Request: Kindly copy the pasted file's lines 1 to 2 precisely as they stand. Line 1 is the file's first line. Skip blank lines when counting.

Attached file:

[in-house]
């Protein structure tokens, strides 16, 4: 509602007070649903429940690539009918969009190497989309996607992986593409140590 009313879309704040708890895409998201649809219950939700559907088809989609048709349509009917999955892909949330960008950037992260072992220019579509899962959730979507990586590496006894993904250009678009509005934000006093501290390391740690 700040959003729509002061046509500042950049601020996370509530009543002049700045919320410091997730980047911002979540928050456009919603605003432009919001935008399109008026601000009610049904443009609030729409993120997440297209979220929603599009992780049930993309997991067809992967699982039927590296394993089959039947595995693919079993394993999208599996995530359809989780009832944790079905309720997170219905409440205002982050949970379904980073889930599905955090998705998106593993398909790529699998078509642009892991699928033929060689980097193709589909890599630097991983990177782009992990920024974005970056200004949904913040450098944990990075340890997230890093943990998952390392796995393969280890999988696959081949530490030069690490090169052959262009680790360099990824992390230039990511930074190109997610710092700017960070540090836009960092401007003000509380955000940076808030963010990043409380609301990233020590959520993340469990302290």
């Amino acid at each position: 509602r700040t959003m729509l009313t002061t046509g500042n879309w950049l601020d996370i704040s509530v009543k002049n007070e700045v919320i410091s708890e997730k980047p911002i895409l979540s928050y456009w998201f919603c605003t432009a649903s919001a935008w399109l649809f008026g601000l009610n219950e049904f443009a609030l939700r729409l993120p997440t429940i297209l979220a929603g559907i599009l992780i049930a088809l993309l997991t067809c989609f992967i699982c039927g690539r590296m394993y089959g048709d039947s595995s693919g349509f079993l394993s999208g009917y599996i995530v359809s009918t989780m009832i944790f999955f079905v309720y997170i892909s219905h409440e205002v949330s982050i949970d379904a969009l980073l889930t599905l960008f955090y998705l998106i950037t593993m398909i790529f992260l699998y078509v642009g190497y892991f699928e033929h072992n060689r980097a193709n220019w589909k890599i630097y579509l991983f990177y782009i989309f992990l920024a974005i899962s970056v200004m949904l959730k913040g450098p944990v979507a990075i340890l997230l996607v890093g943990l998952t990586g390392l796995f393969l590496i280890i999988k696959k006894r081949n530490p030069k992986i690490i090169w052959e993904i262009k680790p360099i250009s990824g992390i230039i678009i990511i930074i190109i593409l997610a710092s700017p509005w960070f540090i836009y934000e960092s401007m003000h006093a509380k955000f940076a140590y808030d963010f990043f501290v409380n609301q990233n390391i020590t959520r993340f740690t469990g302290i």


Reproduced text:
[in-house]
């Protein structure tokens, strides 16, 4: 509602007070649903429940690539009918969009190497989309996607992986593409140590 009313879309704040708890895409998201649809219950939700559907088809989609048709349509009917999955892909949330960008950037992260072992220019579509899962959730979507990586590496006894993904250009678009509005934000006093501290390391740690 700040959003729509002061046509500042950049601020996370509530009543002049700045919320410091997730980047911002979540928050456009919603605003432009919001935008399109008026601000009610049904443009609030729409993120997440297209979220929603599009992780049930993309997991067809992967699982039927590296394993089959039947595995693919079993394993999208599996995530359809989780009832944790079905309720997170219905409440205002982050949970379904980073889930599905955090998705998106593993398909790529699998078509642009892991699928033929060689980097193709589909890599630097991983990177782009992990920024974005970056200004949904913040450098944990990075340890997230890093943990998952390392796995393969280890999988696959081949530490030069690490090169052959262009680790360099990824992390230039990511930074190109997610710092700017960070540090836009960092401007003000509380955000940076808030963010990043409380609301990233020590959520993340469990302290």